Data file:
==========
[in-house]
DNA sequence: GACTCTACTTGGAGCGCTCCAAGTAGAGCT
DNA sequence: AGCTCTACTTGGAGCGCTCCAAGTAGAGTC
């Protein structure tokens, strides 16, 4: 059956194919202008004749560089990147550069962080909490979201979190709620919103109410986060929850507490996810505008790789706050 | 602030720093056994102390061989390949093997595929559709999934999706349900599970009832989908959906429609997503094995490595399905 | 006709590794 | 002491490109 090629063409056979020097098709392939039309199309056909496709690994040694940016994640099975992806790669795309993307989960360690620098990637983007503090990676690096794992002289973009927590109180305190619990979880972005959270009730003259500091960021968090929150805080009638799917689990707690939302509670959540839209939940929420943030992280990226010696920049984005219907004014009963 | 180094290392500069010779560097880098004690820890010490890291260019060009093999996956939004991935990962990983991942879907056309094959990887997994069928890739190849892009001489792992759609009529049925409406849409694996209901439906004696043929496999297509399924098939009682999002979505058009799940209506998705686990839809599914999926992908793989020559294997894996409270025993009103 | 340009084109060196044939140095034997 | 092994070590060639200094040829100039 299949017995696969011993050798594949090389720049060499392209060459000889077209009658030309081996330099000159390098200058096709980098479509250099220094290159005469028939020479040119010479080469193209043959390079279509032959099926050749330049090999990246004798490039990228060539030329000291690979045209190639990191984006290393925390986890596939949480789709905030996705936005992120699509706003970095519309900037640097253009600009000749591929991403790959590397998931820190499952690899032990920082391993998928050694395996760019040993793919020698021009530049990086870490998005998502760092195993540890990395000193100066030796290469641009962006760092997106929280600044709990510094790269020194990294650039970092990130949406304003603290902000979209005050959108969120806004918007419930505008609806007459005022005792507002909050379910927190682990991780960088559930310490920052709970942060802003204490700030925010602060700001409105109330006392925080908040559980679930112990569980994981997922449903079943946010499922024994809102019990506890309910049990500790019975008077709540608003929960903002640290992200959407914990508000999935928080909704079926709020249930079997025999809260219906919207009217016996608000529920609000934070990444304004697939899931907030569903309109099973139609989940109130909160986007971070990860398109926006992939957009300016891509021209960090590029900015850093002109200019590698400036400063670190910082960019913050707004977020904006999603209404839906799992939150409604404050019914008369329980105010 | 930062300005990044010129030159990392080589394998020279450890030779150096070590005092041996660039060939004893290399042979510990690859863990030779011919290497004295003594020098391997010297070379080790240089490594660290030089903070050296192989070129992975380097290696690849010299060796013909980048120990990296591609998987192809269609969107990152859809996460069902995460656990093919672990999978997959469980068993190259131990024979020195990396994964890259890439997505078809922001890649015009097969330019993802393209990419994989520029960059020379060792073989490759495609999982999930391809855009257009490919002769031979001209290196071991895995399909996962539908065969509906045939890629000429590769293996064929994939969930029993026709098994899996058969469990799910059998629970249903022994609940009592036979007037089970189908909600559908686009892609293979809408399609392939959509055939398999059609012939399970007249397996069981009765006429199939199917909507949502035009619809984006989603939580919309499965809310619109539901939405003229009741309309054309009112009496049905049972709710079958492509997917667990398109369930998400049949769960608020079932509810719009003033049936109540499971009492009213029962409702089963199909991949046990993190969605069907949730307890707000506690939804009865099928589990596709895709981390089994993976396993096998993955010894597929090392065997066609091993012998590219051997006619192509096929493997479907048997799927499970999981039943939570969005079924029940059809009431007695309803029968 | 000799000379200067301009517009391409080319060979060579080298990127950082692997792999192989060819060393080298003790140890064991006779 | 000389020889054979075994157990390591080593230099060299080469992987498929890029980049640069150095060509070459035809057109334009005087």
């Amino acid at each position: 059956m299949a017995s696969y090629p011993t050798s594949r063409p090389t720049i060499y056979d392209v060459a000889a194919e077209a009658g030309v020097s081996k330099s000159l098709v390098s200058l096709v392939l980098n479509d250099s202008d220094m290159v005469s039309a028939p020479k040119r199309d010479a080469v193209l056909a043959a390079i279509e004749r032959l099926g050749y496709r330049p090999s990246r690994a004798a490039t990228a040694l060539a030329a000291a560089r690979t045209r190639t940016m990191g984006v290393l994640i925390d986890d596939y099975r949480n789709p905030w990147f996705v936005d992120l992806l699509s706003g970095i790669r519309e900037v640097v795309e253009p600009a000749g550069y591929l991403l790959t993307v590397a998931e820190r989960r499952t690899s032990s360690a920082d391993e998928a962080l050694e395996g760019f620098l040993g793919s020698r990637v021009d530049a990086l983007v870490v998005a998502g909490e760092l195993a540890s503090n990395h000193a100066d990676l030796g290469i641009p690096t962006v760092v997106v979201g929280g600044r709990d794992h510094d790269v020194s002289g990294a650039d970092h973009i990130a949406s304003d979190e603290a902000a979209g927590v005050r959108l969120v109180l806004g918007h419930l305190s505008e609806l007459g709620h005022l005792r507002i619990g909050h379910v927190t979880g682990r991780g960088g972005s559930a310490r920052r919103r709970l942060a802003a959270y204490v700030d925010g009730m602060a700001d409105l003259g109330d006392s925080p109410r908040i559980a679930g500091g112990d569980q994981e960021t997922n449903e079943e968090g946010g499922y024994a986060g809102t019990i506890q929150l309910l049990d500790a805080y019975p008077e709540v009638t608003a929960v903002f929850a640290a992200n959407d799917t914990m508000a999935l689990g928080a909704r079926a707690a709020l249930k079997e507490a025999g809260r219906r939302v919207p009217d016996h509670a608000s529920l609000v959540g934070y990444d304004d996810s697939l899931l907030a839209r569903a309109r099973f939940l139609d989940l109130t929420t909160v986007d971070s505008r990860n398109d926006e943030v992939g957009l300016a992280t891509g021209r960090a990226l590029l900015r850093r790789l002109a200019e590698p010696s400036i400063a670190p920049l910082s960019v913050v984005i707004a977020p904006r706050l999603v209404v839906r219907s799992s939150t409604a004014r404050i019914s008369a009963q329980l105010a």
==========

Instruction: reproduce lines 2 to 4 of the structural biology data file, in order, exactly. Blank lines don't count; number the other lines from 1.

DNA sequence: GACTCTACTTGGAGCGCTCCAAGTAGAGCT
DNA sequence: AGCTCTACTTGGAGCGCTCCAAGTAGAGTC
């Protein structure tokens, strides 16, 4: 059956194919202008004749560089990147550069962080909490979201979190709620919103109410986060929850507490996810505008790789706050 | 602030720093056994102390061989390949093997595929559709999934999706349900599970009832989908959906429609997503094995490595399905 | 006709590794 | 002491490109 090629063409056979020097098709392939039309199309056909496709690994040694940016994640099975992806790669795309993307989960360690620098990637983007503090990676690096794992002289973009927590109180305190619990979880972005959270009730003259500091960021968090929150805080009638799917689990707690939302509670959540839209939940929420943030992280990226010696920049984005219907004014009963 | 180094290392500069010779560097880098004690820890010490890291260019060009093999996956939004991935990962990983991942879907056309094959990887997994069928890739190849892009001489792992759609009529049925409406849409694996209901439906004696043929496999297509399924098939009682999002979505058009799940209506998705686990839809599914999926992908793989020559294997894996409270025993009103 | 340009084109060196044939140095034997 | 092994070590060639200094040829100039 299949017995696969011993050798594949090389720049060499392209060459000889077209009658030309081996330099000159390098200058096709980098479509250099220094290159005469028939020479040119010479080469193209043959390079279509032959099926050749330049090999990246004798490039990228060539030329000291690979045209190639990191984006290393925390986890596939949480789709905030996705936005992120699509706003970095519309900037640097253009600009000749591929991403790959590397998931820190499952690899032990920082391993998928050694395996760019040993793919020698021009530049990086870490998005998502760092195993540890990395000193100066030796290469641009962006760092997106929280600044709990510094790269020194990294650039970092990130949406304003603290902000979209005050959108969120806004918007419930505008609806007459005022005792507002909050379910927190682990991780960088559930310490920052709970942060802003204490700030925010602060700001409105109330006392925080908040559980679930112990569980994981997922449903079943946010499922024994809102019990506890309910049990500790019975008077709540608003929960903002640290992200959407914990508000999935928080909704079926709020249930079997025999809260219906919207009217016996608000529920609000934070990444304004697939899931907030569903309109099973139609989940109130909160986007971070990860398109926006992939957009300016891509021209960090590029900015850093002109200019590698400036400063670190910082960019913050707004977020904006999603209404839906799992939150409604404050019914008369329980105010 | 930062300005990044010129030159990392080589394998020279450890030779150096070590005092041996660039060939004893290399042979510990690859863990030779011919290497004295003594020098391997010297070379080790240089490594660290030089903070050296192989070129992975380097290696690849010299060796013909980048120990990296591609998987192809269609969107990152859809996460069902995460656990093919672990999978997959469980068993190259131990024979020195990396994964890259890439997505078809922001890649015009097969330019993802393209990419994989520029960059020379060792073989490759495609999982999930391809855009257009490919002769031979001209290196071991895995399909996962539908065969509906045939890629000429590769293996064929994939969930029993026709098994899996058969469990799910059998629970249903022994609940009592036979007037089970189908909600559908686009892609293979809408399609392939959509055939398999059609012939399970007249397996069981009765006429199939199917909507949502035009619809984006989603939580919309499965809310619109539901939405003229009741309309054309009112009496049905049972709710079958492509997917667990398109369930998400049949769960608020079932509810719009003033049936109540499971009492009213029962409702089963199909991949046990993190969605069907949730307890707000506690939804009865099928589990596709895709981390089994993976396993096998993955010894597929090392065997066609091993012998590219051997006619192509096929493997479907048997799927499970999981039943939570969005079924029940059809009431007695309803029968 | 000799000379200067301009517009391409080319060979060579080298990127950082692997792999192989060819060393080298003790140890064991006779 | 000389020889054979075994157990390591080593230099060299080469992987498929890029980049640069150095060509070459035809057109334009005087």